By Betty Lou Gaeng/For Lynnwood Today
Relegated to the status of an eyesore, an old building sits empty near the busy intersection at 196th Street and 36th Avenue West in Lynnwood.
Visible in the background of a recent photo, the Lynnwood Convention Center provides a sharp contrast between the old and new. Many who pass by may shake their heads and wonder why this seemingly useless building wasn’t torn down years ago. Probably it is mostly ignored—after all, it is just an old building. However, there are some who will remember when this particular structure was the hub of the community of Alderwood Manor. Most will recall that it was once the local hardware store — Lew Silver’s Manor Hardware.
A lot of memories are stored behind the brick façade, and to remember it only as the community’s hardware store does not do it justice. This tumble-down building was once an integral part of the very beginning — when this area we now know as a part of the city of Lynnwood first emerged as Puget Mill Company’s planned community of Alderwood Manor.
In 1917 when the first ads appeared announcing acreage and small farms to be sold by Puget Mill Company for its planned community, new families began arriving. This growth meant more children. Previously, most of the local residents had consisted of a scattering of pioneer homesteaders and others who worked in the logging industry or farmed. There were a few very small and over-crowded one-room schools scattered throughout Edmonds School District 15.
Nearby on North Trunk West (near what is today Lynnwood’s Fred Meyer store on 196th Street) the one-room Maple Leaf School which had opened in 1904 was in need of repairs and far too small for the ever increasing enrollment. In 1918 the district’s school board left the matter of a new school to the voters. In June of that year, the voters approved closing Maple Leaf School in favor of a new and larger school.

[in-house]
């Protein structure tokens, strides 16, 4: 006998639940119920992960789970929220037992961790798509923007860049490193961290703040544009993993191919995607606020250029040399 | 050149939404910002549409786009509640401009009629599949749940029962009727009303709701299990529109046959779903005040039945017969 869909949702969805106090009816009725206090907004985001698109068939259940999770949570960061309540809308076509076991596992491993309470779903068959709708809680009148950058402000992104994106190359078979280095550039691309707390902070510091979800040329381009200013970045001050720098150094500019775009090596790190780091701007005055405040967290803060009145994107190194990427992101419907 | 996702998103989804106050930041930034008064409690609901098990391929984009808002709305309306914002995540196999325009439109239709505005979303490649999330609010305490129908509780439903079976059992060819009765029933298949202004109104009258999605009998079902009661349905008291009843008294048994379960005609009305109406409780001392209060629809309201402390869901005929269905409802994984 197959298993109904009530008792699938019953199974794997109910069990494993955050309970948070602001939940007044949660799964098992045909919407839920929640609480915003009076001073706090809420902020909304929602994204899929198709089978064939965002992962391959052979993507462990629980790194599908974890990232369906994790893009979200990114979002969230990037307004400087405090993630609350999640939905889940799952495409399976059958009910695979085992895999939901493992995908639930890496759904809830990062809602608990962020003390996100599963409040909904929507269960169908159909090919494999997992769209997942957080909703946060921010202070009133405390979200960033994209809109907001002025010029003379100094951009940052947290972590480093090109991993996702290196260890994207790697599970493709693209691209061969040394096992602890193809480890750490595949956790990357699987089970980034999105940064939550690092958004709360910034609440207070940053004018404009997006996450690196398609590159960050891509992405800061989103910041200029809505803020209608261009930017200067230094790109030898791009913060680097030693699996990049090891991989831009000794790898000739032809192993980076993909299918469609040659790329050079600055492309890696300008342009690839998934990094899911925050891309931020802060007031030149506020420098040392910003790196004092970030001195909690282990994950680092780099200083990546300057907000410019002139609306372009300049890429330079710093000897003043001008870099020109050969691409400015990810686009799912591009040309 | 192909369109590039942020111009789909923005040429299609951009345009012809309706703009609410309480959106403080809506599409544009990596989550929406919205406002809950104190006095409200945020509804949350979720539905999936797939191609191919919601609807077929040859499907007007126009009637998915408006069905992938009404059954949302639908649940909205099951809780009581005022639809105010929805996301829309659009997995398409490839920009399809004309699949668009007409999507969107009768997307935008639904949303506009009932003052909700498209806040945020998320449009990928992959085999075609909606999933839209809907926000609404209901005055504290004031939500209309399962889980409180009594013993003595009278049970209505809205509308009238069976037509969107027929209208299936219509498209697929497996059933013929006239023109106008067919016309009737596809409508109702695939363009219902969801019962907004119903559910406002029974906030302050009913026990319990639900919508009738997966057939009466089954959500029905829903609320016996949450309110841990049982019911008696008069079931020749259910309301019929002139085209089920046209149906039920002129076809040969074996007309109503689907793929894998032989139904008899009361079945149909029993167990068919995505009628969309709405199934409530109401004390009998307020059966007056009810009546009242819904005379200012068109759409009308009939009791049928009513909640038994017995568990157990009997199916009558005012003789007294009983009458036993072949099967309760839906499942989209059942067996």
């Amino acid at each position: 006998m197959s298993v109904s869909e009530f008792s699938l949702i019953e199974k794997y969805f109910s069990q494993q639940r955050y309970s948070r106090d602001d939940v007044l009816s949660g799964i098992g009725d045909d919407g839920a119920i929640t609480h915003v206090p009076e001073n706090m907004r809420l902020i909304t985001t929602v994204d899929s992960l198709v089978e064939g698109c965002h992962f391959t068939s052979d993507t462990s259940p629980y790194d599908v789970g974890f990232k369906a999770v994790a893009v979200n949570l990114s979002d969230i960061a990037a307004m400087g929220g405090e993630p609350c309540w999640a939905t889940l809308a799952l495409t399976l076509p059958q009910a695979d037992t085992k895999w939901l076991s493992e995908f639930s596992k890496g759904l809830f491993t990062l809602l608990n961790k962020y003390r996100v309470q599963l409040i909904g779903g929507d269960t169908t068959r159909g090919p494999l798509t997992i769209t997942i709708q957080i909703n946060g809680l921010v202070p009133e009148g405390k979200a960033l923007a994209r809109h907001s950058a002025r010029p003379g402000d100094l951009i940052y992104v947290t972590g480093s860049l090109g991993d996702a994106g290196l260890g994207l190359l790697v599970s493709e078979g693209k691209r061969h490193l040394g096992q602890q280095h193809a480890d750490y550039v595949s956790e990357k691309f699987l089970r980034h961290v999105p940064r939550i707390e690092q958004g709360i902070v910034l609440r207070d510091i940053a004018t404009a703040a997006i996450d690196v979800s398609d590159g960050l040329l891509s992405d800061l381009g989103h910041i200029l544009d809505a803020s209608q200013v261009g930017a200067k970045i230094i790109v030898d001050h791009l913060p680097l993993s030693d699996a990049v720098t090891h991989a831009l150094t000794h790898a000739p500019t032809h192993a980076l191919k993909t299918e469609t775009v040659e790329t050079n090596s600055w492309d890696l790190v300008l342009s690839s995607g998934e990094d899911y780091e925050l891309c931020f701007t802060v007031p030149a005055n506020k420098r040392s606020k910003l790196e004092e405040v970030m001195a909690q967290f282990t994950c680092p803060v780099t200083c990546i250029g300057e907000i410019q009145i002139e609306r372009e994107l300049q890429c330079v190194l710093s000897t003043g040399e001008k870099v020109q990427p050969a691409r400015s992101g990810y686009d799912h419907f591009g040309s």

When the newly built school, as shown, opened in 1918 it faced east towards what was then North Trunk North and it had a much different look. Instead of brick, the outside was covered with milled-planks — painted white The land was leased from Puget Mill Company and the lumber for its construction was supplied by them. Any remains of the original interior are now encased behind the brick façade of the deserted building you see today. Only the original roof from the school building still remains visible.
The days for the little white school building were short-lived. In 1921 it was closed as a new and much larger school opened in January of that year. This new brick school building on the hill became a centerpiece in Puget Mill Company’s plan to sell their logged stump land as small family farms.
In the accompanying photo looking south, the old school can be seen in the foreground and upper right is its replacement, the W. A. Irwin/Alderwood Manor Grade School. North Trunk West (today’s 196th Street) ran east to west in between the new school on the knoll and the small buildings.
With the closing of the little school, Puget Mill Company now had other plans for the white wood-framed building. They moved the school building to a new foundation a short distance to the north, and as shown in the architectural drawing, completely changed its appearance. The drawing of the new Alderwood Manor Shopping Center appeared in Puget Mill Company’s publication the Countryside in 1922.